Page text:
I find it almost amusing that some grocers who are caught dipping their greedy hands deep inside consumers’ pockets, cry foul when their names and outrageously high prices are exposed through advertisements posted by the Consumer Affairs Division of the Ministry of Trade.
In immediate response to being named as selling certain foodstuff way above the norm in the business, they claim the prices attributed to their establishments were wrong, and they issued “corrected” versions that were between $TT5 and TT$10 cheaper—per item.
The Ministry stood by its published prices that were collected and collated some time after Government reduced VAT from 15 percent to 12.5 percent.
I must confess that I did not scrutinise the extensive list thoroughly. I browsed through looking at certain basic items and price differences that were significant.
I expected groceries located in far-flung districts such as Toco, Mayaro and Cedros to charge more because they will have had to bear higher transport costs.
That turned out to be misleading: some of their prices were actually cheaper than those in the larger supermarket chains, and in more centrally located shops. And generally, the differentials were marginal.
I was pleasantly surprised by the Ministry’s publication of the list because I am aware of how influential some of these establishments are, and why the Government will not want to be seen as waging war against them.
So the decision to publish and be dammed was welcomed. I hope the exercise continues relentlessly, preferably in the Sunday newspapers, at least on a monthly basis.
The purpose cannot be to have consumers chasing the cheapest prices for specific items across the country—only foolish people would do that.
It should have two aims: first, consumers could use the list to calculate the prices of a “basket of goods” at a few groceries that are conveniently located for them. And if they come up with savings of TT$100 or more per month—which is substantial for those in the lower income bracket—then buy from where it’s cheapest.
And, second, the list must be seen as a legitimate “name and shame” exercise that will bring to heel the price-gougers who are exploiting the revised taxation schedules in the absence of price controls.
If the decreases announced by the “offended” grocers are anything to go by, the list has been an instant success.
In any recession or depression, there are businesses that thrive—a few by fair, innovative practices, but many by foul. Food is the easiest commodity to exploit in harsh economic times.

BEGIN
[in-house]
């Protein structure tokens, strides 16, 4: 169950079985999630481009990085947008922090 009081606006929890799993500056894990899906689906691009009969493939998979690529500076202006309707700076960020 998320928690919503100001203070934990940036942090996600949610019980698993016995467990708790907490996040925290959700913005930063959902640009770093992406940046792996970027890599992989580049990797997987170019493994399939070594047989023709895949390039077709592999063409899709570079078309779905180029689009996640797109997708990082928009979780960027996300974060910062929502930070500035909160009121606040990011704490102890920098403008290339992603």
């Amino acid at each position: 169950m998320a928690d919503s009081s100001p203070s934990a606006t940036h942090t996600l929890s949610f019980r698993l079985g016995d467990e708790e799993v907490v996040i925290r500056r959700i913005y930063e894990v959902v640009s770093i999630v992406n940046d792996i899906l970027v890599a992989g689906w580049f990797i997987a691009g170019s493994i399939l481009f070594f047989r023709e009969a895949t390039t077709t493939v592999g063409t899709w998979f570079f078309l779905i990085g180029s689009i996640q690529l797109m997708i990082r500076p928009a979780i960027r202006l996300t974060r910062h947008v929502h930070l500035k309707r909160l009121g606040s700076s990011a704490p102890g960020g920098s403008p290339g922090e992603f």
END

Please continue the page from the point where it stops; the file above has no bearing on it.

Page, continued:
During the “Great Depression” that started in the USA in 1929, among the large corporations that made increased profits was the Campbell Soup Company. Its president, Dr John Torrance, declared in 1930: “People must eat even in less prosperous times… the only difference being that greater care is exercised in spending of the family income…”
There is nothing wrong about any business making profits. If they didn’t, they’d go bust.
But there is a critical difference between being profitable and making obscene profits off people, especially the poor and middle classes who must buy essentials like foods and medications.
The food business is characterised by high-volume sales with low profit margins—or so it ought to be. But there are always unscrupulous operators. And they are the ones the ministry must name and hopefully shame, in the absence of laws or regulations that make price-gouging a criminal offence.
Another basic commodity that some dealers who control it are exploiting is cooking gas (LPG).
Approximately 90 per cent of the 400,000 households in the country use LPG for cooking—the others use electrical ranges—and these include the very poor.
When VAT was reduced from 15 percent to 12.5 percent, the price of the 100-pound cylinder ought to have declined from TT$130 to TT$124.31, or say, rounded off at TT$125.
It didn’t, which means the distributors were pocketing an additional TT$5 for every cylinder sold.
This may appear to be an insignificant sum, except that if the average household uses one pound of gas a day—I know it’s more than that—the distributors “pocket” an additional TT$20,000 a day, or TT$600,000 a month. Or more than TT$7 million a year.
That does not include their profit-margin, which could be as high as 20 percent.
A final word on the increases in fuel prices: when the UAE removed the subsidy on gasoline last August, the Gulf State’s energy minister told motorists who grumbled: “If you can afford a vehicle, then you must be able to afford fuel for it… at market prices.”
And since the 15 percent increase in the price of diesel is only a minuscule proportion of overall transport costs, the impact on goods will hardly be more than one-to-two percent.
Anything more is highway robbery. And these be-suited bandits rob all of us every day.